Lang Weehom and Tang Wei are completely credible as the brother and sister cyber-experts, and both of them turn in truly first-rate performances: they’re a major reason why I was kept so involved in the proceedings. They project an aura of intelligence and technical grasp that was for me entirely convincing.
I had very great difficulty, though, in buying the notion of Chris Hemsworth as a computer genius who whiles away his time in prison reading Jacques Derrida and Brian Greene and who’s also an action hero capable of fighting three professional thugs at a time or handling any form of firearm that’s put into his mitts. (Maybe he learned to brawl in prison, but that doesn’t explain the weapons expertise.) To be honest, I find that a little of Hemsworth’s seemingly ineradicable expression here of petulant, swaggering supercool goes a very long way, so perhaps my inability to credit him as Nick is a matter of personal bias. Or maybe it’s just that the screenplay was asking him to play a character whose contradictions were impossible.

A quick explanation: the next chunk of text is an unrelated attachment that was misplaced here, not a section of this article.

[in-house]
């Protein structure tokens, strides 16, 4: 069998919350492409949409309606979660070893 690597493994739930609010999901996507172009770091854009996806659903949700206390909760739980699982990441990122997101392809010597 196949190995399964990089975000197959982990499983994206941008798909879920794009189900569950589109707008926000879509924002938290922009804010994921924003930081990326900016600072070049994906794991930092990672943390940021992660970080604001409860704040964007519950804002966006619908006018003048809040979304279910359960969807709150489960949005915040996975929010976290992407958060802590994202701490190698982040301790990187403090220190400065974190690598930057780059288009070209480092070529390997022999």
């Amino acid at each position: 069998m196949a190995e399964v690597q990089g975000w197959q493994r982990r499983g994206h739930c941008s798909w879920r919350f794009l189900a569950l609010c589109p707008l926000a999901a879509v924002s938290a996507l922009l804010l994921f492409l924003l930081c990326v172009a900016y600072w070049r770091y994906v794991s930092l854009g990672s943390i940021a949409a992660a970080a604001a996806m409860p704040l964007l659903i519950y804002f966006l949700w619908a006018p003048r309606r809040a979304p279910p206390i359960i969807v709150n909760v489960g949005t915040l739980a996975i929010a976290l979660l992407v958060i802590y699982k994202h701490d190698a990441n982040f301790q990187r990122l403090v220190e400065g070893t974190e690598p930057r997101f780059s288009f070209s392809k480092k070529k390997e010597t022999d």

Leaving aside my reservations, I’m in awe over Blackhat’s strengths—far too many of them to list here, but we should mention its expert pacing and Stuart Dryburgh’s superb cinematography: should he ever drop out of the feature-movie business, I’m sure National Geographic would snap him up for travelogues! Refreshingly for a movie of this kind, neither Mann nor scripter Morgan Davis Foehl offer us any guarantees that any particular character, no matter how much we may have invested ourselves in them, will make it to the closing credits. And, in an era when it seems thriller movies universally use the f-bomb or worse as every other word of dialogue, it was pleasing that this movie was almost entirely devoid of cussing: It was a while before I noticed this, so I may have missed a few examples, but after I’d started counting I spotted nothing more than a single “Shit!”—half-muttered at that.
Because it was such a disaster at the box office, it’s generally assumed that Blackhat is a bit of a stinker. Far from it. Although it has its flaws and I’d question the characterization of its leading man, it’s definitely among the best of the action thrillers I’ve watched over the past twelvemonth.
One oddity: John Ortiz’s character is called Henry Pollack in the credits and even the subtitles, but referred to in the dialogue as Stanley throughout.